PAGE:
I think I have a choice of wheter or not to do shrimp or not. I've chosen not to, because I am atleast already halfway done with my cycling, and I would probably do more harm to my fish and spend more money doing the shrimp. (can't return the fish, I have no other supplies to put the fish in another tank temporarily, and I think I'm almost done with cycling, so it would be more of a hassle to go and get the shrimp.) Next time I will do the shrimp if I start again.

Sorry for all of my mispellings. Oops, and I just noticed the typo in the subject of this, opps... *some questions Thanks for all of the helpful articles.

Both of your help is very much appreciated!

Laurel
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Old 07-08-2002, 12:22 AM   #5
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Quote:
Originally Posted by sweetbriar15
I think I have a choice of wheter or not to do shrimp or not. I've chosen not to, because I am atleast already halfway done with my cycling, and I would probably do more harm to my fish and spend more money doing the shrimp. (can't return the fish, I have no other supplies to put the fish in another tank temporarily, and I think I'm almost done with cycling, so it would be more of a hassle to go and get the shrimp.) Next time I will do the shrimp if I start again.
I'm sorry you feel that way...about taking the fish out I mean, of course you have a choice. I'm not trying to flame you, I was simply offering advice, it was a request not an order. It would be irresponsible of me to make no mention of this, you may have asked the question, but hopefully you are not the only one that reads the answer. In the original post, you said the ammonia is on the rise, you are not almost done with your cycle. Probably only about half done.

Quote:
Sorry for all of my mispellings. Oops, and I just noticed the typo in the subject of this, opps... *some questions Thanks for all of the helpful articles.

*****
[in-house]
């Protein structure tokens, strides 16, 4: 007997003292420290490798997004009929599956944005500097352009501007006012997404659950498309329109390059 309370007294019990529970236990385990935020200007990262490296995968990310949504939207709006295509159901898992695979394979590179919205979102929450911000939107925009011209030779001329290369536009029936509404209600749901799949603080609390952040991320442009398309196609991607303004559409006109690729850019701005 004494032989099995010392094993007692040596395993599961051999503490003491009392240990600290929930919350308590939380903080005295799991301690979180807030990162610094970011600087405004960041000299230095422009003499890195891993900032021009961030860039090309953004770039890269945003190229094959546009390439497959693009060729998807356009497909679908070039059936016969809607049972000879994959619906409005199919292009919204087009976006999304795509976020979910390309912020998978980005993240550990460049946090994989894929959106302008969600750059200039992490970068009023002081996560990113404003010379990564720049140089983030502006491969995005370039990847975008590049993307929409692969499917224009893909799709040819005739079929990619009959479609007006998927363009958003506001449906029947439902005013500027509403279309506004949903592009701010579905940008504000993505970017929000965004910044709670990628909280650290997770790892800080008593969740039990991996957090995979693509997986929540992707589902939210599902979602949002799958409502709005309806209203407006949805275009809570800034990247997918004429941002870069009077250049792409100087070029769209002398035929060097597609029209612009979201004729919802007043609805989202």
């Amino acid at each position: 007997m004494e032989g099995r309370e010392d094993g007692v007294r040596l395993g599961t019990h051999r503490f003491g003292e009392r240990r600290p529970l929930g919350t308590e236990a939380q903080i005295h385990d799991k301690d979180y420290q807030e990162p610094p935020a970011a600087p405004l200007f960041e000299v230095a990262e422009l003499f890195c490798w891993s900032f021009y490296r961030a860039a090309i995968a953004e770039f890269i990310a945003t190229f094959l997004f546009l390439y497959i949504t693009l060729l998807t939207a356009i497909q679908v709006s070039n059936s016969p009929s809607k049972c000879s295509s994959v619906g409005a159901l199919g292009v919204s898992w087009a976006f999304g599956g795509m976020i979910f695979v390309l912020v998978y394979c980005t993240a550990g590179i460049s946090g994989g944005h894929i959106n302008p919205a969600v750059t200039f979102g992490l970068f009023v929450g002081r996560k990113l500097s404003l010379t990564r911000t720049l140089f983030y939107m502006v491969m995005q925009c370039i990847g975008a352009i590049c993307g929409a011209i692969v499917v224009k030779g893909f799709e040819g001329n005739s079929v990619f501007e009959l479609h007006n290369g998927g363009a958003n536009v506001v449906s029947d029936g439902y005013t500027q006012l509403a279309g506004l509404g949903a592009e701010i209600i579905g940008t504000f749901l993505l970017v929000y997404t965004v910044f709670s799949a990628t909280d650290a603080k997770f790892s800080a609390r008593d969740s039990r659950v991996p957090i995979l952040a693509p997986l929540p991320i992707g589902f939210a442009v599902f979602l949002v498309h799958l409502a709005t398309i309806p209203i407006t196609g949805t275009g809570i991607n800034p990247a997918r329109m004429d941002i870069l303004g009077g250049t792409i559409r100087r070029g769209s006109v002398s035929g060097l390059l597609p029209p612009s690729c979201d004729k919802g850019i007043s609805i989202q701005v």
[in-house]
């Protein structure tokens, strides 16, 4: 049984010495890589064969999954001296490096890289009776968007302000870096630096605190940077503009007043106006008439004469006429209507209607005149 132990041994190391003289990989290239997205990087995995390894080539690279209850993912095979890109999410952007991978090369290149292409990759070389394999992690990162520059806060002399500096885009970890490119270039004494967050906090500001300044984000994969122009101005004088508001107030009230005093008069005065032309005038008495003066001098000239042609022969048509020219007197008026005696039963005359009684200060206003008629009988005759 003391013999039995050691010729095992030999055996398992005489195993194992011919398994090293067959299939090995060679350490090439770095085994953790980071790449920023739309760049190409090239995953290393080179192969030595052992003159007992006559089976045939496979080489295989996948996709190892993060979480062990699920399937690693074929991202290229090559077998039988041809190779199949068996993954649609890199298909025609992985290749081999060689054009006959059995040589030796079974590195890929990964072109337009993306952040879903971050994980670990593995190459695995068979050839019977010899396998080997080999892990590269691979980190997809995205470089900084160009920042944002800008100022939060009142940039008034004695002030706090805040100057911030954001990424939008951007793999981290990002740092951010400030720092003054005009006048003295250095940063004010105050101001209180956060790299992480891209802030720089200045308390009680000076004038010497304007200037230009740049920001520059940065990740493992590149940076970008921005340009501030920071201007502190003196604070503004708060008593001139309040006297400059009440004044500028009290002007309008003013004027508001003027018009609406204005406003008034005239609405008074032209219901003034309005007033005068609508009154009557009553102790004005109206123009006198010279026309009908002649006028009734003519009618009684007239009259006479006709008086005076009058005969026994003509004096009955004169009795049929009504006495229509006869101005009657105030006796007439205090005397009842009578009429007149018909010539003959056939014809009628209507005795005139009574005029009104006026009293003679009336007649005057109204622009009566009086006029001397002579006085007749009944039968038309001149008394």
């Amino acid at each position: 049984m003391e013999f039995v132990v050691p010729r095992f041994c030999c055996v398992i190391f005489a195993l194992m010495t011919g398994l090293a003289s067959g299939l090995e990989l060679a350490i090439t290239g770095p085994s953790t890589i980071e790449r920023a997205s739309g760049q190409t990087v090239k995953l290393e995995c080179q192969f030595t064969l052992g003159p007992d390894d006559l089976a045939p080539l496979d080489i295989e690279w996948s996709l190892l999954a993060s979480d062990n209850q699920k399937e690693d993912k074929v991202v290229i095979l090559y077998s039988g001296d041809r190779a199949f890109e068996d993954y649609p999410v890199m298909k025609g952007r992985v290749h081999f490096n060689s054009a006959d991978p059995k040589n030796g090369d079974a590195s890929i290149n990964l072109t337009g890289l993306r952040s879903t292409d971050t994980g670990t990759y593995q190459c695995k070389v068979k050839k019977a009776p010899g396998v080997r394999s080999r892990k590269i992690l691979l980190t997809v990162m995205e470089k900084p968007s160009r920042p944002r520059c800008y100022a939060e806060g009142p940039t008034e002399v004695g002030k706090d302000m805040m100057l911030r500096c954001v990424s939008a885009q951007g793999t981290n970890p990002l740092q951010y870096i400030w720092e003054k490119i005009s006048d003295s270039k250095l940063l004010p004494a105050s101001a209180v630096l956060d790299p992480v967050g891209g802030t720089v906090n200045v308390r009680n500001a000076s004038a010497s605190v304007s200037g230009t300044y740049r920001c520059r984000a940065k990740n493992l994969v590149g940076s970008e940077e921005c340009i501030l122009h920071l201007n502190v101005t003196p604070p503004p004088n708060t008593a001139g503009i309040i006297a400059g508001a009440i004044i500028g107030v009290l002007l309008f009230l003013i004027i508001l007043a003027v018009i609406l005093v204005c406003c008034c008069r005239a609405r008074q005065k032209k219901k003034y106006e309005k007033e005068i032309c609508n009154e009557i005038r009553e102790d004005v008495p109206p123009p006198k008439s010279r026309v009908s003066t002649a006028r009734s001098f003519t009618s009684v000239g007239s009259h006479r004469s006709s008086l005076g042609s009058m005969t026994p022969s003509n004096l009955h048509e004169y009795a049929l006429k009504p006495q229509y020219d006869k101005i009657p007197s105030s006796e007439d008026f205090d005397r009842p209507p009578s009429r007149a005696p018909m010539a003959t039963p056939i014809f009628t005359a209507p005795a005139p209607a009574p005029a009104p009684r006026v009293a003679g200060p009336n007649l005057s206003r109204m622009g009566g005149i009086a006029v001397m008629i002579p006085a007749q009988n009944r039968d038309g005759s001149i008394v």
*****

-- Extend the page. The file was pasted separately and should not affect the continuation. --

There is no need to be sarcastic. You asked some questions and I answered them, you brought up the spelling issue in the original post.
Quote:
4. I have a lot of brown algea (sp?) in my tank,
The question mark after sp, meant, to me, you were unsure of the spelling, I offered you the correct spelling, it won't happen again. On the nitrite issue, there are three substances in the nitrogen cycle: Ammonia, Nitrite and Nitrate. I stressed the "i" because there is a tremendous difference between nitrite and nitrate, it was strictly for clarification. I could care less how you spell, I certainly make my share of typos, and to slam you for spelling would be shortsighted to say the least.

Quote:
Both of your help is very much appreciated!

Laurel
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Old 07-08-2002, 12:37 AM   #6
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I did not mean to sound sarcastic, I was just appoligizing for all of my mistakes, as I am very new. I am very sorry if I sounded sarcastic, I didn't mean for it to sound that way. It's really hard to tell the way someone is trying to express something just by reading text on these computers. Thanks for helping me, and I am tremedously sorry if I sounded in any way offensive to you, as you are the one helping me.

Thanks for the advice.

Laurel
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Old 07-08-2002, 12:45 AM   #7
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I am sorry for the misunderstanding. You didn't offend me, I just have a habit of speaking my mind, I am sure I have offended plenty of people on these message boards. I totally agree about expressing yourself in type rather than speaking, I mean, (for us puter illiterates) the difference between sarcasim and humorous banter can be difficult to differentiate. Please don't let any of this exchange inhibit you from future postings, I meant what I said. In this hobby you learn quickly, and forums like this are one of the reasons why.
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Old 07-08-2002, 09:19 AM   #8
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Maybe when we are being sarcastic we should ad some smiles to the post so as to show we are not trying to be negitive.


8)

A little smiley action goes a long way

No biggie with spelling. Everyone knows I am horrible when it comes to that aspect. But there are a few key words that need to be spelled correctly as a common misspelling is acutally another work. Nitrite and Nitrate are one's in particular. One is toxic to fish and the other is not. Both are not so good for corals.


I did not suggest the cocktail shrimp because I remembered we had discussed that in chat and knew you could not return the damsel so you had to try to find a method of keeping him alive.

Just to clarify the acutall expense with the cocktail shrimp method would be the cost of a single "raw" shrimp from the grocery store. Not sure what they would say when you asked for 1 shrimp. THey might think ok 1lb but when you say no I just want a "single" shrimp.

Shoot they might just give it to you given that they would have difficulty in figuring out how much 1 shrimp might cost.